I hadn’t come to Mongolia seeking an education in the politics of development, but the signs of rapid, double-edged growth were everywhere. In Bayan-Olgii, the westernmost city, a huge entourage of Western foreigners driving foreign vehicles tore into the yurt camp where I stayed one night. They shook the felt walls of the camp with their shouting and drinking and ramen noodle-making, and the next morning did burn outs in the gravel driveway and honked as they left, showering pebbles over the camp owners’ barelegged children.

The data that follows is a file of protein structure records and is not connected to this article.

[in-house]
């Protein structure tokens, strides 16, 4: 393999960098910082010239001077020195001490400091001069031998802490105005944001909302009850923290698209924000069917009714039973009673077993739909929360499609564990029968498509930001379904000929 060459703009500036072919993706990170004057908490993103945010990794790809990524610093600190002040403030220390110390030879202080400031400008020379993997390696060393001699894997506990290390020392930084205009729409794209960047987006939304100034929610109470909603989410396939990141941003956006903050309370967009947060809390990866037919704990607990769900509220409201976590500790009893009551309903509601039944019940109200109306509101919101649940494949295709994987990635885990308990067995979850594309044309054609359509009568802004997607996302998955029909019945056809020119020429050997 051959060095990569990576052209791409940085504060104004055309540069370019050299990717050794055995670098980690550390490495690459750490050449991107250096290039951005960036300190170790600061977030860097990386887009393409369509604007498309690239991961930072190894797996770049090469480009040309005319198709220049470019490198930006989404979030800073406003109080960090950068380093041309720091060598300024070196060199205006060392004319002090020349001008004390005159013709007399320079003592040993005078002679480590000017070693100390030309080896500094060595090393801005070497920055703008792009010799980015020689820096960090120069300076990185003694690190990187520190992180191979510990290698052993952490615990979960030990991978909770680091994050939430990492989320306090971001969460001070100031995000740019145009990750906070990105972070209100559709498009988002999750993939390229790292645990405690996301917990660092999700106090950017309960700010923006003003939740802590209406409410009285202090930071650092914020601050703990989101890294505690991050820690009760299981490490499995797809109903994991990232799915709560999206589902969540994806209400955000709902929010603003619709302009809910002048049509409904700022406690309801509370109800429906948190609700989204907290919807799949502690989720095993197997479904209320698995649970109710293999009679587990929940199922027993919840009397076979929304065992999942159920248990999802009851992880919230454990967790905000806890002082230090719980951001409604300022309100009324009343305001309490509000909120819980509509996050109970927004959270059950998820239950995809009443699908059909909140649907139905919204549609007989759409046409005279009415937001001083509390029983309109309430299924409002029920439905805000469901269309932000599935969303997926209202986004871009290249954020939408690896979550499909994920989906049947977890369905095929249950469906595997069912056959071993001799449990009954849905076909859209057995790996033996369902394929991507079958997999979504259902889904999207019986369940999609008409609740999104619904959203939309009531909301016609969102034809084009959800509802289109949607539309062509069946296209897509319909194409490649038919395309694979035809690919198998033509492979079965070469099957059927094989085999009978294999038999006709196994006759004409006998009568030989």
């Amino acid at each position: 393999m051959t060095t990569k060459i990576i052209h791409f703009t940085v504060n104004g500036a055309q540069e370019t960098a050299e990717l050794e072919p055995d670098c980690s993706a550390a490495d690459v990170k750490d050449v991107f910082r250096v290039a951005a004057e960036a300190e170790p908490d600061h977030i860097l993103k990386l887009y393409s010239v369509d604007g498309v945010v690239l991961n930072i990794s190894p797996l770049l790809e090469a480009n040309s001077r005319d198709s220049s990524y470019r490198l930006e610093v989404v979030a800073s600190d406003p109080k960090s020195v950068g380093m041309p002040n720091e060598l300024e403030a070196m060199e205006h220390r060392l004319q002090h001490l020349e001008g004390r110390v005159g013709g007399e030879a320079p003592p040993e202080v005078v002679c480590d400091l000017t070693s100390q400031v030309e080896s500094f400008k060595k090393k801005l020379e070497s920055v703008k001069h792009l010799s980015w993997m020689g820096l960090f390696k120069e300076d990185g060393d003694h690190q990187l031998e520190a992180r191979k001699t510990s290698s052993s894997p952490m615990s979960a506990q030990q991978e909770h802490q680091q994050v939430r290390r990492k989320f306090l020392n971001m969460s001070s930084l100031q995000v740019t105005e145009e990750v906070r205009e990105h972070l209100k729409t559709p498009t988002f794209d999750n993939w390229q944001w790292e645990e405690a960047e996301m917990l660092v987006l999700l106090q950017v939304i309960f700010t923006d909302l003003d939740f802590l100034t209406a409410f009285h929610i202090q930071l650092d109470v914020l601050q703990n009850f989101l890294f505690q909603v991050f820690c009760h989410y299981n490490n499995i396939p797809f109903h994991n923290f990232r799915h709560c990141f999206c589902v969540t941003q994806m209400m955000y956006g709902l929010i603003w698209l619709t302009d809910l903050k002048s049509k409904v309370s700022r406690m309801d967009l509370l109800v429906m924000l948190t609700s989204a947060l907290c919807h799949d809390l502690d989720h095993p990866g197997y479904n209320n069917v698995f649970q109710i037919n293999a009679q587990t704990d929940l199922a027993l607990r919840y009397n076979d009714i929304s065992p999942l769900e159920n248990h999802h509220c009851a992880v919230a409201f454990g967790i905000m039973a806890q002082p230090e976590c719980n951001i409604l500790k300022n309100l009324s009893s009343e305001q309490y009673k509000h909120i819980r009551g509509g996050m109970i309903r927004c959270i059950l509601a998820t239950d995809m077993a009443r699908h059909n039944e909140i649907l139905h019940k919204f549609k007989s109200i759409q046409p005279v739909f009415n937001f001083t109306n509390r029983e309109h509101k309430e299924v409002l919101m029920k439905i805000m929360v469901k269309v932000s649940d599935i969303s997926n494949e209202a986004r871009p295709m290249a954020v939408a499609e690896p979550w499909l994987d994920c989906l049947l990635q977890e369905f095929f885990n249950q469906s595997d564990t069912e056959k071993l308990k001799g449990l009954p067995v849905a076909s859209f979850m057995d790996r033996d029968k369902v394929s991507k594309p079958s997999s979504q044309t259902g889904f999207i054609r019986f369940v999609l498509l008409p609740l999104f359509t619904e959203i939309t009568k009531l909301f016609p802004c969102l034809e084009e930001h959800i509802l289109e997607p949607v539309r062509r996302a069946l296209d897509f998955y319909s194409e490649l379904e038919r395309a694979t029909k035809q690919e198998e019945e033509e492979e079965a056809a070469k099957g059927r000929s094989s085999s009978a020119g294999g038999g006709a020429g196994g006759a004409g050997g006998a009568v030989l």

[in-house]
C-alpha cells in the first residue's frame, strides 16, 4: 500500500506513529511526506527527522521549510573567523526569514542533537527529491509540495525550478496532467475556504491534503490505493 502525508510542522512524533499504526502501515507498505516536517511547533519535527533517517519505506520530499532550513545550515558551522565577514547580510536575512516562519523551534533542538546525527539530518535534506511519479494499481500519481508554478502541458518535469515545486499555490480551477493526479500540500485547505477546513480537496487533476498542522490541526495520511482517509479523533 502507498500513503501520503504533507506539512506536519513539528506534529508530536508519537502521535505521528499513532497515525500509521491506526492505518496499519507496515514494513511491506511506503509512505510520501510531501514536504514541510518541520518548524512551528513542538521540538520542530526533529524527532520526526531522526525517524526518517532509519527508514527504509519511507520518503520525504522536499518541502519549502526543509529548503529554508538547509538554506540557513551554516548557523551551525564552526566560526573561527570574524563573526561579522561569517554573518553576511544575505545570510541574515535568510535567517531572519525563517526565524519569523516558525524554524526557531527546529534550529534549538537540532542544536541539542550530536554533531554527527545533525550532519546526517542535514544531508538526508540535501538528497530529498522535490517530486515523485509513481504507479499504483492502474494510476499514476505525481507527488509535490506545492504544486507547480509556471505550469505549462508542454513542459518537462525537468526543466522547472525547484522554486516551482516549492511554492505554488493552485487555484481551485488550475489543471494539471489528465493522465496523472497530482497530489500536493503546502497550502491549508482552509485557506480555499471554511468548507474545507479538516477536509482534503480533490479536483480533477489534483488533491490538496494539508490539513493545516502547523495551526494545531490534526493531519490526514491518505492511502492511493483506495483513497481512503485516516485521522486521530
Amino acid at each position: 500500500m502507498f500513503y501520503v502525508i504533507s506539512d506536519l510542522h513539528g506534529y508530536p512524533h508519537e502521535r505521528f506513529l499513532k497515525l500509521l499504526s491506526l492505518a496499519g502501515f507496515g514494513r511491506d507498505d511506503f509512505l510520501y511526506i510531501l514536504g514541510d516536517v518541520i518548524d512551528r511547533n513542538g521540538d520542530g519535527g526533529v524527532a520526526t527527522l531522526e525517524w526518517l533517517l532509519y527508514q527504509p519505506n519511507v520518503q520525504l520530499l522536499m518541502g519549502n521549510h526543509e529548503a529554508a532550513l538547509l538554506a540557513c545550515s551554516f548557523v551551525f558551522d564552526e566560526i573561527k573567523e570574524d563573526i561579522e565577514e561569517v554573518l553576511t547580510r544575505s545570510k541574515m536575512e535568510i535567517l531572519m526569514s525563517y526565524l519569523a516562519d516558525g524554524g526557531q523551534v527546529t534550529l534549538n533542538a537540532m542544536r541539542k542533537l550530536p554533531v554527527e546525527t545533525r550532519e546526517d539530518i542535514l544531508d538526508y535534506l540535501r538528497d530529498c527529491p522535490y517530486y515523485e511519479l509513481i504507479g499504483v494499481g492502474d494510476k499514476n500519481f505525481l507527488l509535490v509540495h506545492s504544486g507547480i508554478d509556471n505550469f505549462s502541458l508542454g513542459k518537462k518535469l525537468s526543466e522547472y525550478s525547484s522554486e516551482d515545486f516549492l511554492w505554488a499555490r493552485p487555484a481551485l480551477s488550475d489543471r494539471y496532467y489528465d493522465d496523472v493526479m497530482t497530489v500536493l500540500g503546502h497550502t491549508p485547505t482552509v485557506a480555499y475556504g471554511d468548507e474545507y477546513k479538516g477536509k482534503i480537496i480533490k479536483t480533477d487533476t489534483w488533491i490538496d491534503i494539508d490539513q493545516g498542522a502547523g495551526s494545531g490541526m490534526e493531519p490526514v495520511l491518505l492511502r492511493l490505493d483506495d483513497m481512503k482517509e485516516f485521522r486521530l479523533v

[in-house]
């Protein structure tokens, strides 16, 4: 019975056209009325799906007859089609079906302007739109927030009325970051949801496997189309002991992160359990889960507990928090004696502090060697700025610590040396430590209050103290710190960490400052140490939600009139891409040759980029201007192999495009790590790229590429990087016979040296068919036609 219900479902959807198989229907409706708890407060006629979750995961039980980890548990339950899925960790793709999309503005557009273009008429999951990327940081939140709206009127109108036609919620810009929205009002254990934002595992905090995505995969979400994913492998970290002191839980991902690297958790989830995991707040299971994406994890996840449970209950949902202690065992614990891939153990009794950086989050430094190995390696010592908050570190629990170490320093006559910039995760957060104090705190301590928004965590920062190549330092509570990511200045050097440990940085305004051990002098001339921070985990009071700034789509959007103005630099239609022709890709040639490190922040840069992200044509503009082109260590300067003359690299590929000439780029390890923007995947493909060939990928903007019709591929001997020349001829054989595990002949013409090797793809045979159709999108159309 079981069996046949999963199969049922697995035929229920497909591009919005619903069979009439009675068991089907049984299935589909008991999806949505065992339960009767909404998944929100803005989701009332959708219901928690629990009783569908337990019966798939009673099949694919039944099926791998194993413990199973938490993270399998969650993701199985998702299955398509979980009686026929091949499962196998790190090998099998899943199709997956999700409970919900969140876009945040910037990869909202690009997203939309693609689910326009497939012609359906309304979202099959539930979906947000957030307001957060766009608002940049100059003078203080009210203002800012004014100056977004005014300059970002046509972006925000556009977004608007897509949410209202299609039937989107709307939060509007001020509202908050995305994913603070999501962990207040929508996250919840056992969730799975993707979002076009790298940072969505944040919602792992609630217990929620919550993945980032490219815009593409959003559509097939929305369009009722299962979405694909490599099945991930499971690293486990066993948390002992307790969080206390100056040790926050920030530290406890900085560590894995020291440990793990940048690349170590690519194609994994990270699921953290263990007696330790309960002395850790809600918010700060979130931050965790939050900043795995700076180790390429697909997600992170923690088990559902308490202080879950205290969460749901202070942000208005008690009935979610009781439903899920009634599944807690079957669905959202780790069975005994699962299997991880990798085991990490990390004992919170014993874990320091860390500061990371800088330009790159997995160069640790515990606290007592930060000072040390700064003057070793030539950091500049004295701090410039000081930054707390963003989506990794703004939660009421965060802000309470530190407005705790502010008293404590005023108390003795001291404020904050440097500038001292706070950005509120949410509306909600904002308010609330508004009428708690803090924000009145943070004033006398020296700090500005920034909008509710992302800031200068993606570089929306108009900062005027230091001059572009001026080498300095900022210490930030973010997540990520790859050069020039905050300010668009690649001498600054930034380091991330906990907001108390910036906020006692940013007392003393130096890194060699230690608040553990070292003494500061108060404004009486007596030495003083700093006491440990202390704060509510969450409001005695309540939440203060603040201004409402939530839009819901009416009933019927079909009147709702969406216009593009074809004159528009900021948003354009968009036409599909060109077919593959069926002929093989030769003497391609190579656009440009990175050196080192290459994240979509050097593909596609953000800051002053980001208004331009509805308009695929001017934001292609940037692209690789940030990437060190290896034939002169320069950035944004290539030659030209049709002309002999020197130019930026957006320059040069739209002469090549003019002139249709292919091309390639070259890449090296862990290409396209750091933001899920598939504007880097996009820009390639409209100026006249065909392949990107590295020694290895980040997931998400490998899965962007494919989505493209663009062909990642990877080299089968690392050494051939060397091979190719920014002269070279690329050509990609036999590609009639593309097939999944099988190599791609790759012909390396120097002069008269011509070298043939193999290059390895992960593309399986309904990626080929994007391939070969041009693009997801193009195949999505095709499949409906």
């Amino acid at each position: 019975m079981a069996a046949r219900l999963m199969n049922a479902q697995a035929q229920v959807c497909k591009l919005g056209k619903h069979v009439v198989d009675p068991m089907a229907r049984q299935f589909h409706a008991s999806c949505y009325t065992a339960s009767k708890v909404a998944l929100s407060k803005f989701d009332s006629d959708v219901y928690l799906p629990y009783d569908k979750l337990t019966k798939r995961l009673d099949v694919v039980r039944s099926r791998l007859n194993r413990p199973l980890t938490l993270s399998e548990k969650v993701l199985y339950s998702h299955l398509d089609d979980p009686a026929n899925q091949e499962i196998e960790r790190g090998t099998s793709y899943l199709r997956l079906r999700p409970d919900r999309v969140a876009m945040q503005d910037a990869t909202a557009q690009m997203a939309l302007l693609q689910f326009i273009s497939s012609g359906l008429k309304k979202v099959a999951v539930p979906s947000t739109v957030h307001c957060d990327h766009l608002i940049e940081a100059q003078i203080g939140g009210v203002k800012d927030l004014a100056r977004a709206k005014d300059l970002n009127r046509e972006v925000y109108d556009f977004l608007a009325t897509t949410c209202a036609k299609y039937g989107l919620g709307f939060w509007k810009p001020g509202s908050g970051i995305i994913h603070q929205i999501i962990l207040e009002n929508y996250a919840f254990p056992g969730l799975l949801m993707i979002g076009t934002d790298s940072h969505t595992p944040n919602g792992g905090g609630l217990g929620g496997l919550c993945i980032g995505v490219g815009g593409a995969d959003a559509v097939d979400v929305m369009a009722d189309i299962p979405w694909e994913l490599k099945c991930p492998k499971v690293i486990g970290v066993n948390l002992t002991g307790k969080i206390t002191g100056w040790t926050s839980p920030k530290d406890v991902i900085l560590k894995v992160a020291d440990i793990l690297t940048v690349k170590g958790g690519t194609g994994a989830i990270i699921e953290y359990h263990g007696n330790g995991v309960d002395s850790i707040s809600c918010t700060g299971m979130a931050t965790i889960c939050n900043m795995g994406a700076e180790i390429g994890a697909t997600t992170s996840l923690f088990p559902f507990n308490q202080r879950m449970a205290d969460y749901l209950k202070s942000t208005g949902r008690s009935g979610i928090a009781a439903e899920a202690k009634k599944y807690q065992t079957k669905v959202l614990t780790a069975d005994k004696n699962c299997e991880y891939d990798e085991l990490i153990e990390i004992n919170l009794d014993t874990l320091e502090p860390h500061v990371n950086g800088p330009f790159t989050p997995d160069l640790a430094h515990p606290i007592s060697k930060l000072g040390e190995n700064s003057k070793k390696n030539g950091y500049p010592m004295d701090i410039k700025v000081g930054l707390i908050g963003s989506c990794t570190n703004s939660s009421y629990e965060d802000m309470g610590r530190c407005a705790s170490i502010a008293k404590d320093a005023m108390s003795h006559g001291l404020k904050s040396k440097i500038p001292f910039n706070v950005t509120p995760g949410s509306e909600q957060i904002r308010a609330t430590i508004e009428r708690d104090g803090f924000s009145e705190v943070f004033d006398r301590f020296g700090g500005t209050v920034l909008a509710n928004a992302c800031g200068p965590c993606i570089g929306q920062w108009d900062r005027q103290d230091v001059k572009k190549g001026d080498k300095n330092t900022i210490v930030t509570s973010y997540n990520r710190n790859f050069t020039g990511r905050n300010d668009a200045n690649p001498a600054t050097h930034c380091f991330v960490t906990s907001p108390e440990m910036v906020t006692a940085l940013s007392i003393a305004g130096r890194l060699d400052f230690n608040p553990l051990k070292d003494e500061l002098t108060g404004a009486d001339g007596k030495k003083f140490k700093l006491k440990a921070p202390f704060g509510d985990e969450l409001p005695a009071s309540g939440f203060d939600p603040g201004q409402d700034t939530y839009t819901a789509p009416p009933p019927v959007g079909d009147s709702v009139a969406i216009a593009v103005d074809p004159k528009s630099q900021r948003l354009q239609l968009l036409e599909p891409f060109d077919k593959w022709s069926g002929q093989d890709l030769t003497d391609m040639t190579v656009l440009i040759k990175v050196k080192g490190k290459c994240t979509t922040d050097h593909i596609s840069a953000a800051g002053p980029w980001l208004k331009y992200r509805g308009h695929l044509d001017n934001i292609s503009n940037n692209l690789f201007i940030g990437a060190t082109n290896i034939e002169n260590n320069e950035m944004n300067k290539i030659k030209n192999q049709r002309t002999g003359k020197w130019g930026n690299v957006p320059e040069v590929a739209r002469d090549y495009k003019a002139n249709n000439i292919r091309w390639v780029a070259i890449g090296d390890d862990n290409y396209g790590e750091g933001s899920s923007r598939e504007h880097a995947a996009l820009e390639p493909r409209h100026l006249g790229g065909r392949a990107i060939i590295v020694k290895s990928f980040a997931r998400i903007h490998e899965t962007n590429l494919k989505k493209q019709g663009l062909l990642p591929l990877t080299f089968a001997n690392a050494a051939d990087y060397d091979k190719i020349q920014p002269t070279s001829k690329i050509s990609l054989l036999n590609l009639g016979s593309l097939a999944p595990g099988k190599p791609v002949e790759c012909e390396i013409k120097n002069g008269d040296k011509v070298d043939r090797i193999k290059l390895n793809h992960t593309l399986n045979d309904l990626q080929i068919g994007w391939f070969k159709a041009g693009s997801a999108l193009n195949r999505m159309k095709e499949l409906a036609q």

Around the town of Bayan-Ollgi sat multitudes of great, hulking tourist vehicles, resting at roadsides like over-fed weight lifters. They were protected by new, fat tires, for the sand, and strapped to their roofs and sides were shiny water and petrol cans, spare tires, tool kits, maps and jacks – all the accouterments of a military reconnaissance mission. I had the strong impression of being in an invaded country, watching a civilian-clothed army loot stores for bread and toilet paper.